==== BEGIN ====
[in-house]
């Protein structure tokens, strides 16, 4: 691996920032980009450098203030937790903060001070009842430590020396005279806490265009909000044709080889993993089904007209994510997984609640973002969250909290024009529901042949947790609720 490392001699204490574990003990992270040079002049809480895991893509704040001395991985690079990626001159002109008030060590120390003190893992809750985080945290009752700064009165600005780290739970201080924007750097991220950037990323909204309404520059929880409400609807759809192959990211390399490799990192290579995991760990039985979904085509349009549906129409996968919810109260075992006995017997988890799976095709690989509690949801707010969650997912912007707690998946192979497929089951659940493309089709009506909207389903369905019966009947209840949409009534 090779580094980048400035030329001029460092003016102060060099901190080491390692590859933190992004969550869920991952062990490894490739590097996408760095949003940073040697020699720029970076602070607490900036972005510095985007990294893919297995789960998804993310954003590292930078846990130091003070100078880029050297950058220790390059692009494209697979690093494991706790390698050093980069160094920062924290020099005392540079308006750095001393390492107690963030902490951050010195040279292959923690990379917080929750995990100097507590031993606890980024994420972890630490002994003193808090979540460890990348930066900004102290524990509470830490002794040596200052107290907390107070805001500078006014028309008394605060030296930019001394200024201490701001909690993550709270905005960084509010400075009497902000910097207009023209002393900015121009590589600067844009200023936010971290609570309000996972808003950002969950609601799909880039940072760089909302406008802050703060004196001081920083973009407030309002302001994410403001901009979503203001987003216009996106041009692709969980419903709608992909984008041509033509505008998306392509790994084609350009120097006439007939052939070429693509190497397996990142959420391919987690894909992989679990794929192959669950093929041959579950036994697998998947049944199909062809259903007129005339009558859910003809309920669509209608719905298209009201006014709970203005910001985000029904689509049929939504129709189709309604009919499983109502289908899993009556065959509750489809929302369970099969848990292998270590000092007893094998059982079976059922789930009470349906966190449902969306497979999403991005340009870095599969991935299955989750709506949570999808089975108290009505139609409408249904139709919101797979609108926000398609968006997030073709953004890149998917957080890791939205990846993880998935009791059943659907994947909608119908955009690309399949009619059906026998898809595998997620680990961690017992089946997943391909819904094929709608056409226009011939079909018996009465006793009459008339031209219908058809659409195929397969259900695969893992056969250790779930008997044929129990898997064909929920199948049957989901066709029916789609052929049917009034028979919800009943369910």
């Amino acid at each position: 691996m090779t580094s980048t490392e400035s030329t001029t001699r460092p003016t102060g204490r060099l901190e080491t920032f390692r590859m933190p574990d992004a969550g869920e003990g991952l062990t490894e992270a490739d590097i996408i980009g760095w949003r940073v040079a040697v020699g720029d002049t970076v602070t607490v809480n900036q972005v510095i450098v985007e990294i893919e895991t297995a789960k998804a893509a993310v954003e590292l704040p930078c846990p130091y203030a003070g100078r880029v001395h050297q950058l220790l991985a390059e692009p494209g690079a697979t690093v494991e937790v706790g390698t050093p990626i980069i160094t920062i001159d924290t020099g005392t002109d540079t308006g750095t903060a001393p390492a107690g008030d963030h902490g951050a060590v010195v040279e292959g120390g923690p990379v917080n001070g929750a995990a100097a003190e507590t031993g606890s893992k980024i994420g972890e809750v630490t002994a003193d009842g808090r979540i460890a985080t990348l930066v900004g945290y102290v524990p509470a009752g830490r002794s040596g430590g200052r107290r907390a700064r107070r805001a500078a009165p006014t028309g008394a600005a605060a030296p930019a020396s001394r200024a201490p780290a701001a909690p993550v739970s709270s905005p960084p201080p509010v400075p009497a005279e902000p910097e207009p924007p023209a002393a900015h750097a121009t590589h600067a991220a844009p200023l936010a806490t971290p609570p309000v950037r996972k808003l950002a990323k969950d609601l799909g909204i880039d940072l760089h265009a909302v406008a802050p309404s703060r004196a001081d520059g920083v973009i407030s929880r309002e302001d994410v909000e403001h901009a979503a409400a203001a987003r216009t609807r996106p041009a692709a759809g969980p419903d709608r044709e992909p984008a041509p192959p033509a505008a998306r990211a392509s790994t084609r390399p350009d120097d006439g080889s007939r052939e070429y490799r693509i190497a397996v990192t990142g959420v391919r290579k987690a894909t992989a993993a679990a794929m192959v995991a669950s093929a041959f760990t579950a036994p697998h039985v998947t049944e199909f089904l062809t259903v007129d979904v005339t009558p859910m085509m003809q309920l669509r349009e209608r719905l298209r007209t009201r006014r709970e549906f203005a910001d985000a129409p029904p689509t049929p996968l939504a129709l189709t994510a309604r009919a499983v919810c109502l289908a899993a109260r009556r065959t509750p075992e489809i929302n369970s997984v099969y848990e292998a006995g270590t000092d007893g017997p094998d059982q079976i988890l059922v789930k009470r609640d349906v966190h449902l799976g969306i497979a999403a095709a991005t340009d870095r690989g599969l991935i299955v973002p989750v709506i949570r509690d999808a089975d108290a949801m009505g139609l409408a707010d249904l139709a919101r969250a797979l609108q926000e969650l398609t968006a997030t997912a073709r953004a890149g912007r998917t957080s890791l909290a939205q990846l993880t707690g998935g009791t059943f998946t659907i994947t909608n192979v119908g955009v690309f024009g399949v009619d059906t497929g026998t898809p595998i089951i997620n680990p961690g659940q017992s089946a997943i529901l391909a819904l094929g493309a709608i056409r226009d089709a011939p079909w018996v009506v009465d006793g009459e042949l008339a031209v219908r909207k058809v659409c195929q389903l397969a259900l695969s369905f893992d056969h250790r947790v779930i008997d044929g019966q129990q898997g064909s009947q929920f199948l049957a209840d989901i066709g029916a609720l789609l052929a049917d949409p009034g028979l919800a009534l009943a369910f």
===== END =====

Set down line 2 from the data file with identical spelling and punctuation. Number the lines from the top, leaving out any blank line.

């Protein structure tokens, strides 16, 4: 691996920032980009450098203030937790903060001070009842430590020396005279806490265009909000044709080889993993089904007209994510997984609640973002969250909290024009529901042949947790609720 490392001699204490574990003990992270040079002049809480895991893509704040001395991985690079990626001159002109008030060590120390003190893992809750985080945290009752700064009165600005780290739970201080924007750097991220950037990323909204309404520059929880409400609807759809192959990211390399490799990192290579995991760990039985979904085509349009549906129409996968919810109260075992006995017997988890799976095709690989509690949801707010969650997912912007707690998946192979497929089951659940493309089709009506909207389903369905019966009947209840949409009534 090779580094980048400035030329001029460092003016102060060099901190080491390692590859933190992004969550869920991952062990490894490739590097996408760095949003940073040697020699720029970076602070607490900036972005510095985007990294893919297995789960998804993310954003590292930078846990130091003070100078880029050297950058220790390059692009494209697979690093494991706790390698050093980069160094920062924290020099005392540079308006750095001393390492107690963030902490951050010195040279292959923690990379917080929750995990100097507590031993606890980024994420972890630490002994003193808090979540460890990348930066900004102290524990509470830490002794040596200052107290907390107070805001500078006014028309008394605060030296930019001394200024201490701001909690993550709270905005960084509010400075009497902000910097207009023209002393900015121009590589600067844009200023936010971290609570309000996972808003950002969950609601799909880039940072760089909302406008802050703060004196001081920083973009407030309002302001994410403001901009979503203001987003216009996106041009692709969980419903709608992909984008041509033509505008998306392509790994084609350009120097006439007939052939070429693509190497397996990142959420391919987690894909992989679990794929192959669950093929041959579950036994697998998947049944199909062809259903007129005339009558859910003809309920669509209608719905298209009201006014709970203005910001985000029904689509049929939504129709189709309604009919499983109502289908899993009556065959509750489809929302369970099969848990292998270590000092007893094998059982079976059922789930009470349906966190449902969306497979999403991005340009870095599969991935299955989750709506949570999808089975108290009505139609409408249904139709919101797979609108926000398609968006997030073709953004890149998917957080890791939205990846993880998935009791059943659907994947909608119908955009690309399949009619059906026998898809595998997620680990961690017992089946997943391909819904094929709608056409226009011939079909018996009465006793009459008339031209219908058809659409195929397969259900695969893992056969250790779930008997044929129990898997064909929920199948049957989901066709029916789609052929049917009034028979919800009943369910």